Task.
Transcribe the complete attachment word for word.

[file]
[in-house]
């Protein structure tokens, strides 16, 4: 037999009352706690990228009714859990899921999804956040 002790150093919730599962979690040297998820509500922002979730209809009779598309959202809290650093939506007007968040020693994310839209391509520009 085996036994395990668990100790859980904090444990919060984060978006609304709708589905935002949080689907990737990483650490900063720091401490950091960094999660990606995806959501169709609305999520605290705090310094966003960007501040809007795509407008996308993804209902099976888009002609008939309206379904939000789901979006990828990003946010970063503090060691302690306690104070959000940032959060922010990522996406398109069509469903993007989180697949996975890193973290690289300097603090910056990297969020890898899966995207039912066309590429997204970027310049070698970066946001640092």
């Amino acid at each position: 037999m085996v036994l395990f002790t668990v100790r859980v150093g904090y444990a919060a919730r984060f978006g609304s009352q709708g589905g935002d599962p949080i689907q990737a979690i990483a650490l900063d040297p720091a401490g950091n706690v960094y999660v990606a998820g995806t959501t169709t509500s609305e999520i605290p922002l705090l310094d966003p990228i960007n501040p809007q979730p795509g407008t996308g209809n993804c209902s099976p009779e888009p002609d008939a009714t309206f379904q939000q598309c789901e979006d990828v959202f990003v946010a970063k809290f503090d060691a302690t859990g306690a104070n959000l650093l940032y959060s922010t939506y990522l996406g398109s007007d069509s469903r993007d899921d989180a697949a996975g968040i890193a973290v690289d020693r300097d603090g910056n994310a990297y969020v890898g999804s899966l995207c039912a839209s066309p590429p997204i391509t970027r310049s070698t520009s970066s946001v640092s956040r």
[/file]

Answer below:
[in-house]
């Protein structure tokens, strides 16, 4: 037999009352706690990228009714859990899921999804956040 002790150093919730599962979690040297998820509500922002979730209809009779598309959202809290650093939506007007968040020693994310839209391509520009 085996036994395990668990100790859980904090444990919060984060978006609304709708589905935002949080689907990737990483650490900063720091401490950091960094999660990606995806959501169709609305999520605290705090310094966003960007501040809007795509407008996308993804209902099976888009002609008939309206379904939000789901979006990828990003946010970063503090060691302690306690104070959000940032959060922010990522996406398109069509469903993007989180697949996975890193973290690289300097603090910056990297969020890898899966995207039912066309590429997204970027310049070698970066946001640092």
């Amino acid at each position: 037999m085996v036994l395990f002790t668990v100790r859980v150093g904090y444990a919060a919730r984060f978006g609304s009352q709708g589905g935002d599962p949080i689907q990737a979690i990483a650490l900063d040297p720091a401490g950091n706690v960094y999660v990606a998820g995806t959501t169709t509500s609305e999520i605290p922002l705090l310094d966003p990228i960007n501040p809007q979730p795509g407008t996308g209809n993804c209902s099976p009779e888009p002609d008939a009714t309206f379904q939000q598309c789901e979006d990828v959202f990003v946010a970063k809290f503090d060691a302690t859990g306690a104070n959000l650093l940032y959060s922010t939506y990522l996406g398109s007007d069509s469903r993007d899921d989180a697949a996975g968040i890193a973290v690289d020693r300097d603090g910056n994310a990297y969020v890898g999804s899966l995207c039912a839209s066309p590429p997204i391509t970027r310049s070698t520009s970066s946001v640092s956040r």